“I think it’s good for them because they’ve all been through a traumatic experience, leaving their school, friends, and life behind,” Dr. Zhukivska said. “I think doing [sports] helps distracts from the hardships.”

On the court

While Dennis translated Dr. Paat’s instructions from the sidelines to the girls at the recent practice, Jessica and Danielle were busy making blue and yellow ribbons, the colors of the Ukrainian flag, to hand out this weekend at the Starlings Volleyball Club’s national tournament in Irvine, Calif. Starlings is a nonprofit group and the nation’s largest junior volleyball club.

Although the girls don’t have enough players to form a team, they will be joining girls from Antelope Valley, Calif. and representing Ukraine on the court.
“They pretty much started from no volleyball skills, and they have developed well enough that they’ll be competitive at nationals,” Dr. Paat said.

In addition to the highly competitive tournament, he said the girls will have a “once-in-a-lifetime experience,” complete with a trip to Disneyland and a day at Huntington Beach.

“They’ve really learned a lot, and they are all great kids,” Dr. Paat said. “They’ve all been through difficult times, living in bomb shelters and having to come over here and make a new life.”

The journey of coming to the United States and starting anew is what all of the girls wrote about in their essay submissions to the Starlings Literary/Art Contest. All the volleyball players are invited to submit a work of literature or art that follows the chosen theme and the winners are announced at the national championship game. This year’s theme is “Opportunity.”

“I’m just learning volleyball, and I’m very grateful for this opportunity to make my dream come true,” Margo wrote in her essay.

Margo talked about her experience fleeing from Poland and then to Germany before coming to Toledo. She also wrote about her aspirations to become an engineer and study at Ohio State University.

Vika echoed Margo’s thankfulness to Dr. Paat for teaching her a sport that she would otherwise not have the opportunity to learn.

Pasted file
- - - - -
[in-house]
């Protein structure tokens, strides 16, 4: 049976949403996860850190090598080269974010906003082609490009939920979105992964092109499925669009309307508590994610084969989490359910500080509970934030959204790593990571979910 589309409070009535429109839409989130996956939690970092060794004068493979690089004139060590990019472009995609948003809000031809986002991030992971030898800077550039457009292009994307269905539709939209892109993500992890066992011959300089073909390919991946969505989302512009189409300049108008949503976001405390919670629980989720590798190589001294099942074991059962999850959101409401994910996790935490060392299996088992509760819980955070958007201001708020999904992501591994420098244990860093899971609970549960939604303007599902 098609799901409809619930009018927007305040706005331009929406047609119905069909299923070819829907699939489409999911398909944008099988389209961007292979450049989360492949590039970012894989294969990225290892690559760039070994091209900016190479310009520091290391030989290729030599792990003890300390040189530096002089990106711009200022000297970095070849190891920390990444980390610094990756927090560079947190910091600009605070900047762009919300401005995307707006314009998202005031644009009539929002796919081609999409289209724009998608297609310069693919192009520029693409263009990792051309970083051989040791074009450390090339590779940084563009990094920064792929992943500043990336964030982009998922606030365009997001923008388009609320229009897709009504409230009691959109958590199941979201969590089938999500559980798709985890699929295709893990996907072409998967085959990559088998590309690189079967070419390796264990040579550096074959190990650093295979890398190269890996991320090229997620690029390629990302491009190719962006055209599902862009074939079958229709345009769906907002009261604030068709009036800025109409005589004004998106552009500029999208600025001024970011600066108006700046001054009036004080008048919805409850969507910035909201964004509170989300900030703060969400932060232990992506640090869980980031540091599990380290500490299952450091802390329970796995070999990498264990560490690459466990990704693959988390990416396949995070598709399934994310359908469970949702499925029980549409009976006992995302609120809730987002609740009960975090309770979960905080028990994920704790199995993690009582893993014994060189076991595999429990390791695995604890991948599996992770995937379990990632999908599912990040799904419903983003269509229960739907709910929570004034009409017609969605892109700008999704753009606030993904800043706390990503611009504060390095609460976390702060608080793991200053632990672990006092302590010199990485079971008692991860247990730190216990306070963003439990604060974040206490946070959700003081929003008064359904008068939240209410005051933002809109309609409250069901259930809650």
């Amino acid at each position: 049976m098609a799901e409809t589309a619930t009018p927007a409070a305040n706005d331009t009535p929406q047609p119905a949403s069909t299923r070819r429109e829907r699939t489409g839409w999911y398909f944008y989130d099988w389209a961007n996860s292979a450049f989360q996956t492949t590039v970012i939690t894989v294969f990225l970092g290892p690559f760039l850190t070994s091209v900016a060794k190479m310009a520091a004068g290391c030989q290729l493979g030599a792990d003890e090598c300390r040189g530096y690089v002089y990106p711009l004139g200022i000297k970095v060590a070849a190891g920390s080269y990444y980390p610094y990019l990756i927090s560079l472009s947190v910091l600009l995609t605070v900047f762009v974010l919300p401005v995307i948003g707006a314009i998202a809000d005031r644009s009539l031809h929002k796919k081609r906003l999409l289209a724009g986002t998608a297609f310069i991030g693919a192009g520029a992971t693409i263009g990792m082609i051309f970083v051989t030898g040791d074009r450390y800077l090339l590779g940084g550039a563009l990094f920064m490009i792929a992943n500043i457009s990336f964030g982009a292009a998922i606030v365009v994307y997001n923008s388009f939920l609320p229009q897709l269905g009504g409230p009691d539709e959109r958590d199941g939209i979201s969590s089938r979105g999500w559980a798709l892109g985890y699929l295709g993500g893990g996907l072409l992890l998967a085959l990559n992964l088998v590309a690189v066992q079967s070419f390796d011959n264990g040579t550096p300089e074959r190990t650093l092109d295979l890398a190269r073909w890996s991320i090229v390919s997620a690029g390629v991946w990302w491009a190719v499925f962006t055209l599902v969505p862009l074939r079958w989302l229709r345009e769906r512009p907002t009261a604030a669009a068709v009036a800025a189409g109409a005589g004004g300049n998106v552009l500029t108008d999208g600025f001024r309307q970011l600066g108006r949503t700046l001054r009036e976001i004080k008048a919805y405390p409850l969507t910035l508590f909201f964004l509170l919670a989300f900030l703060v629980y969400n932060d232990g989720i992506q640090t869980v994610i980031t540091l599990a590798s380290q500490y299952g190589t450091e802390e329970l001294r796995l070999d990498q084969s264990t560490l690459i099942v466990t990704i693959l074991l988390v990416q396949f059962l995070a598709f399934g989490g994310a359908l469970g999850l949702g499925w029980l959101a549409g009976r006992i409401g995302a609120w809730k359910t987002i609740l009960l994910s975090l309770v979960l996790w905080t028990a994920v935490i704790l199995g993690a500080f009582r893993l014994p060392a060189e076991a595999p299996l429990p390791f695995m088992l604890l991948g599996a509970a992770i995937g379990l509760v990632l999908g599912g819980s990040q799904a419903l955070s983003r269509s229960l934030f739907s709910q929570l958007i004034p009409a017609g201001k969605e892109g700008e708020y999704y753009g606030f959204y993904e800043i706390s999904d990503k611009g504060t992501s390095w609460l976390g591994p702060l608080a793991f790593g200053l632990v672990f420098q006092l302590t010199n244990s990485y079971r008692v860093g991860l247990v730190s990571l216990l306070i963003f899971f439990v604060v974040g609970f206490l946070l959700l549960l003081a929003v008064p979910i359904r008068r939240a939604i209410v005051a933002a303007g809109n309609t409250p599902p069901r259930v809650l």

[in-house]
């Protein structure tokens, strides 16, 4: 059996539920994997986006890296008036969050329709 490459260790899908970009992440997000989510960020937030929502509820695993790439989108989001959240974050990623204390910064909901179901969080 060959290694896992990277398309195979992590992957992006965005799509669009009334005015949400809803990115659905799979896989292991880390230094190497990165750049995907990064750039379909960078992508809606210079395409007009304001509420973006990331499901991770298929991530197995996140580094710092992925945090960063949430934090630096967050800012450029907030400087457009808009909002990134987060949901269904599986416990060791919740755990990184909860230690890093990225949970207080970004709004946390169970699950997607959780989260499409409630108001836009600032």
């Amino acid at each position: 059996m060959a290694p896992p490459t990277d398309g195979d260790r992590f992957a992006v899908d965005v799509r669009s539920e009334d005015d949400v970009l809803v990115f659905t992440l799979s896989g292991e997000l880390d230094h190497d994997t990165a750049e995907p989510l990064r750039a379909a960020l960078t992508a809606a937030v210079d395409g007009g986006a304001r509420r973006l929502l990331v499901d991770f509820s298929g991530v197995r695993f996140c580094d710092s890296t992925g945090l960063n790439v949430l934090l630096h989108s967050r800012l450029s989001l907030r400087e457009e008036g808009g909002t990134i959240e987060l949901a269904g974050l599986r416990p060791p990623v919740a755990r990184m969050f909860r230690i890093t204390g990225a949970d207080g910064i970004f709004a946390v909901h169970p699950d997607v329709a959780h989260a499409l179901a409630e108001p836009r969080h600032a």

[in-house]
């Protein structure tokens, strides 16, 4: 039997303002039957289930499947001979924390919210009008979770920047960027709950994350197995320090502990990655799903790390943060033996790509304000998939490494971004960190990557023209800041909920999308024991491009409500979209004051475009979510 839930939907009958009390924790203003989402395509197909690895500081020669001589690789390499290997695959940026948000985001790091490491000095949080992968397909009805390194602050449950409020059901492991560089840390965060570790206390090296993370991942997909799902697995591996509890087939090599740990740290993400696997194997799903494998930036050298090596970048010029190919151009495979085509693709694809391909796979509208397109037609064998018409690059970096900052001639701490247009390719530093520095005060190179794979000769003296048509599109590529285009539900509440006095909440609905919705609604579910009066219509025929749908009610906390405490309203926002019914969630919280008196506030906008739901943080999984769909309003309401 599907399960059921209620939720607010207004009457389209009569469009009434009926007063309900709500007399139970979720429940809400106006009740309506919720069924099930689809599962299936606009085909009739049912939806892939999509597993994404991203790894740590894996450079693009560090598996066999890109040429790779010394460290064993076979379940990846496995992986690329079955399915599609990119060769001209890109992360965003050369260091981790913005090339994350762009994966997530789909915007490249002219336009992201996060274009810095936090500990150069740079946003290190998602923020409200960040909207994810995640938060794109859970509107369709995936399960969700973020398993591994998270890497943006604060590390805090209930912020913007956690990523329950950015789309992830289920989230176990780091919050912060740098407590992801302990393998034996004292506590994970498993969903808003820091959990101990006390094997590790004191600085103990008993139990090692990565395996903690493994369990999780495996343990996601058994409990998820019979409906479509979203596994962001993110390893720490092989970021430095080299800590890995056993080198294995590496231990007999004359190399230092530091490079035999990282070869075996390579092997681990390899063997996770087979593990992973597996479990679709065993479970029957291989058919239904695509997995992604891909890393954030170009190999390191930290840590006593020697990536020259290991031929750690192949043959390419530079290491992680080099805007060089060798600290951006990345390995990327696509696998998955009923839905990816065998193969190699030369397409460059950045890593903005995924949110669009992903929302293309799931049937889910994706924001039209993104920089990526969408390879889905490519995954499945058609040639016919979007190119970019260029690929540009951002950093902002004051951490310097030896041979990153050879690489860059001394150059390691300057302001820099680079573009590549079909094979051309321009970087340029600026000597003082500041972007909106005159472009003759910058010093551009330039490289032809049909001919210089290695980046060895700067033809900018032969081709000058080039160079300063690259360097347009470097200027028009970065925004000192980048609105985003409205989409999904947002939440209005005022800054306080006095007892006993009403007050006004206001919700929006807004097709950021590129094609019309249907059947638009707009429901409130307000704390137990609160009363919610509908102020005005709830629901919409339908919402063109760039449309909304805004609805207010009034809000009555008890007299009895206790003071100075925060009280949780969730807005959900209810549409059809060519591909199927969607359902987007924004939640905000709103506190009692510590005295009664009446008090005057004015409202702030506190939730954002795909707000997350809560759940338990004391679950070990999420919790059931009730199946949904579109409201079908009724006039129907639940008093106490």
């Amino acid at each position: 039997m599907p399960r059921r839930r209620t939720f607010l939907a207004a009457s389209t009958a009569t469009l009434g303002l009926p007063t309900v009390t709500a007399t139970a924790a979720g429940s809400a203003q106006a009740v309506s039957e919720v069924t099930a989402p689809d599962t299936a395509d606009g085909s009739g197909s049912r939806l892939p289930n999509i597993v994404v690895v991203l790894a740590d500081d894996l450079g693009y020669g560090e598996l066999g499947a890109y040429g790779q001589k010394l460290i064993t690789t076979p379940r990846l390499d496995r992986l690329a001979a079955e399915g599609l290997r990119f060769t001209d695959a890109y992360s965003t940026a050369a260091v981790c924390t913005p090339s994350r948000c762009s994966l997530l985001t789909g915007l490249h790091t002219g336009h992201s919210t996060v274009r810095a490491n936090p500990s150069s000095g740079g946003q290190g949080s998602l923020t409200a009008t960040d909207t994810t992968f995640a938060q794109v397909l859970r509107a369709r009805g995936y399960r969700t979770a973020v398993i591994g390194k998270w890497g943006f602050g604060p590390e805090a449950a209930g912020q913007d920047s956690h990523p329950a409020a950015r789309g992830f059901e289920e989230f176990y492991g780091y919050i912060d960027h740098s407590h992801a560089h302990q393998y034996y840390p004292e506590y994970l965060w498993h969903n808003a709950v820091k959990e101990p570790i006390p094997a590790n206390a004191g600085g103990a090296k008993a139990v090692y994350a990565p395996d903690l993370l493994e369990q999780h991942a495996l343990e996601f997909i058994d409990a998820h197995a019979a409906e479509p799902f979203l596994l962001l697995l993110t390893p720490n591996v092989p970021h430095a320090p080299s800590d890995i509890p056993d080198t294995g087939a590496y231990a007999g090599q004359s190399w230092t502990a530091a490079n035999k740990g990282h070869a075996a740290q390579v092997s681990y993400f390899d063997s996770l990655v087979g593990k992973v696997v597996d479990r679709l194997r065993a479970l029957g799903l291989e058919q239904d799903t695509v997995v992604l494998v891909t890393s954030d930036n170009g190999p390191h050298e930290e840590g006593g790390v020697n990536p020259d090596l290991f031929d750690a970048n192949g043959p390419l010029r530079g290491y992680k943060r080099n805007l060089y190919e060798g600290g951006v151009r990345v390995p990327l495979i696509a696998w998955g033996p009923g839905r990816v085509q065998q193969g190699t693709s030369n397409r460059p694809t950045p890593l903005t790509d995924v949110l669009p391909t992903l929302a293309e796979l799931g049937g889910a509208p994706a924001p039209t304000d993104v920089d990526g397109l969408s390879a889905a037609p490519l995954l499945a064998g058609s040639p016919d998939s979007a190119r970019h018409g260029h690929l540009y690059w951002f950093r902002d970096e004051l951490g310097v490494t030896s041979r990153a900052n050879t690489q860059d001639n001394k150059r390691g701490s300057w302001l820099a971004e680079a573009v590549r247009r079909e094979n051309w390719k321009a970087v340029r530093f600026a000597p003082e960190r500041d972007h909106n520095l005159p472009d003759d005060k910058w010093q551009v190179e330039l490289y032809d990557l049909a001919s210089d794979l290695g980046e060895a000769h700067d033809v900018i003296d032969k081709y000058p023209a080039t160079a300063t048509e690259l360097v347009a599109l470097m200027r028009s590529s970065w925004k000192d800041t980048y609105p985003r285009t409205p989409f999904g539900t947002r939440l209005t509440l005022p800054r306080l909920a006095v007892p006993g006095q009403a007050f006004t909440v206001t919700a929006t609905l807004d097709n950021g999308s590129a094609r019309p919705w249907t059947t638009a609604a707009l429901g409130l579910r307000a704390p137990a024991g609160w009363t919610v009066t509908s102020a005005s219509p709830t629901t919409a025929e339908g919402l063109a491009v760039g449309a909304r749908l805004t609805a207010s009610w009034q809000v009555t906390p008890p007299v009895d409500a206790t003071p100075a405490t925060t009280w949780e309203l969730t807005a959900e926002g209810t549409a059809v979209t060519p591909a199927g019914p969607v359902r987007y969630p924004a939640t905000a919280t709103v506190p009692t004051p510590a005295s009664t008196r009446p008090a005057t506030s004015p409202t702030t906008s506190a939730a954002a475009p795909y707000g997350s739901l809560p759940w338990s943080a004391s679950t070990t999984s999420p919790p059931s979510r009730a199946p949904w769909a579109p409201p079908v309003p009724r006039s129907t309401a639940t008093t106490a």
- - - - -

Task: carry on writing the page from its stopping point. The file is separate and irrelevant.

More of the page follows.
“We have an incredible coach, and my teammates have become my closest friends,” Vika wrote. “I would like to express my sincere gratitude to all those who have provided us with safety and assistance.”

Vika came to Toledo from Vyshevychi, Ukraine with her mother, father, and brother and said she will never forget the day she was awakened by a “deafening explosion.” Anastasiia also said she will never forget that day because “everything changed in one morning.”

“On that fateful day, we awoke to the news that we couldn’t attend school as usual, meet with friends, or play,” Anastasiia wrote in her essay.

Mrs. Matchenko said it is incredible that Dr. Paat takes the time out of his day to teach the girls an organized American sport and is helping them transition to life in a new country.

“It’s unbelievable how they have been able to adjust to life here in Toledo,” Mrs. Matchenko said. “It’s uplifting and it’s encouraging to know that people want to help, especially when times are rough.”

Dr. Paat said he doesn’t mind the time commitment because it combines two of his passions: medical missionary work and volleyball. But more importantly, it is about the girls.
“It’s about giving the kids opportunities like [volleyball],” he said. “That is what’s really important.”